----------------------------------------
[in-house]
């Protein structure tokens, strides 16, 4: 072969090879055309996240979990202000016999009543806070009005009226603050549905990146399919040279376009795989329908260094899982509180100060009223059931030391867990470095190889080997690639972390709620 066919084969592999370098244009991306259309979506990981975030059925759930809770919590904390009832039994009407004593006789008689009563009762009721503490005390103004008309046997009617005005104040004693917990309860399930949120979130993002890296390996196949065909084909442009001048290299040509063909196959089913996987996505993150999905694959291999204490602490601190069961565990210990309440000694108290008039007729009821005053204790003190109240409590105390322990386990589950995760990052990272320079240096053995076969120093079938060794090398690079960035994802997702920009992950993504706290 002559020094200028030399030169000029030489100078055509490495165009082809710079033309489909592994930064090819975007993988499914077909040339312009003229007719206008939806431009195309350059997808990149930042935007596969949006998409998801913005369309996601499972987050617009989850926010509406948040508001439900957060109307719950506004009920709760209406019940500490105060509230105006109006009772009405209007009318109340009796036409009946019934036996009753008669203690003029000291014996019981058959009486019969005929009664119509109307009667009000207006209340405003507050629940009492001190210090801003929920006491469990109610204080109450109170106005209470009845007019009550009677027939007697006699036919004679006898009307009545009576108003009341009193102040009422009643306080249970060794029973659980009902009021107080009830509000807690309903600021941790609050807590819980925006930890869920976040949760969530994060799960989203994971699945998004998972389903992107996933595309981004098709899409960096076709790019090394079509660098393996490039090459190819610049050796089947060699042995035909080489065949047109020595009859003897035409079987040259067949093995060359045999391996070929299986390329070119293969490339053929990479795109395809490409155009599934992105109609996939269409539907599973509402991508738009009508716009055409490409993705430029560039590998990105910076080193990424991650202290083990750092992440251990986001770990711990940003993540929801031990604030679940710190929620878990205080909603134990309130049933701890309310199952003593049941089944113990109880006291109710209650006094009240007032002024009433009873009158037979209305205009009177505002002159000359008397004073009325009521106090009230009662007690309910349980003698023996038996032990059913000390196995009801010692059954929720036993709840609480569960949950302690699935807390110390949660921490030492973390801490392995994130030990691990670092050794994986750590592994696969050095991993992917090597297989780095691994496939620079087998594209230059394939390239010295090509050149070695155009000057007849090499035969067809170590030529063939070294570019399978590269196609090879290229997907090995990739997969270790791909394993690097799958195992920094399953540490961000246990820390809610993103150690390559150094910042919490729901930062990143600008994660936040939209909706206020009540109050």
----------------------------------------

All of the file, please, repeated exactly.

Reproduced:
[in-house]
């Protein structure tokens, strides 16, 4: 072969090879055309996240979990202000016999009543806070009005009226603050549905990146399919040279376009795989329908260094899982509180100060009223059931030391867990470095190889080997690639972390709620 066919084969592999370098244009991306259309979506990981975030059925759930809770919590904390009832039994009407004593006789008689009563009762009721503490005390103004008309046997009617005005104040004693917990309860399930949120979130993002890296390996196949065909084909442009001048290299040509063909196959089913996987996505993150999905694959291999204490602490601190069961565990210990309440000694108290008039007729009821005053204790003190109240409590105390322990386990589950995760990052990272320079240096053995076969120093079938060794090398690079960035994802997702920009992950993504706290 002559020094200028030399030169000029030489100078055509490495165009082809710079033309489909592994930064090819975007993988499914077909040339312009003229007719206008939806431009195309350059997808990149930042935007596969949006998409998801913005369309996601499972987050617009989850926010509406948040508001439900957060109307719950506004009920709760209406019940500490105060509230105006109006009772009405209007009318109340009796036409009946019934036996009753008669203690003029000291014996019981058959009486019969005929009664119509109307009667009000207006209340405003507050629940009492001190210090801003929920006491469990109610204080109450109170106005209470009845007019009550009677027939007697006699036919004679006898009307009545009576108003009341009193102040009422009643306080249970060794029973659980009902009021107080009830509000807690309903600021941790609050807590819980925006930890869920976040949760969530994060799960989203994971699945998004998972389903992107996933595309981004098709899409960096076709790019090394079509660098393996490039090459190819610049050796089947060699042995035909080489065949047109020595009859003897035409079987040259067949093995060359045999391996070929299986390329070119293969490339053929990479795109395809490409155009599934992105109609996939269409539907599973509402991508738009009508716009055409490409993705430029560039590998990105910076080193990424991650202290083990750092992440251990986001770990711990940003993540929801031990604030679940710190929620878990205080909603134990309130049933701890309310199952003593049941089944113990109880006291109710209650006094009240007032002024009433009873009158037979209305205009009177505002002159000359008397004073009325009521106090009230009662007690309910349980003698023996038996032990059913000390196995009801010692059954929720036993709840609480569960949950302690699935807390110390949660921490030492973390801490392995994130030990691990670092050794994986750590592994696969050095991993992917090597297989780095691994496939620079087998594209230059394939390239010295090509050149070695155009000057007849090499035969067809170590030529063939070294570019399978590269196609090879290229997907090995990739997969270790791909394993690097799958195992920094399953540490961000246990820390809610993103150690390559150094910042919490729901930062990143600008994660936040939209909706206020009540109050």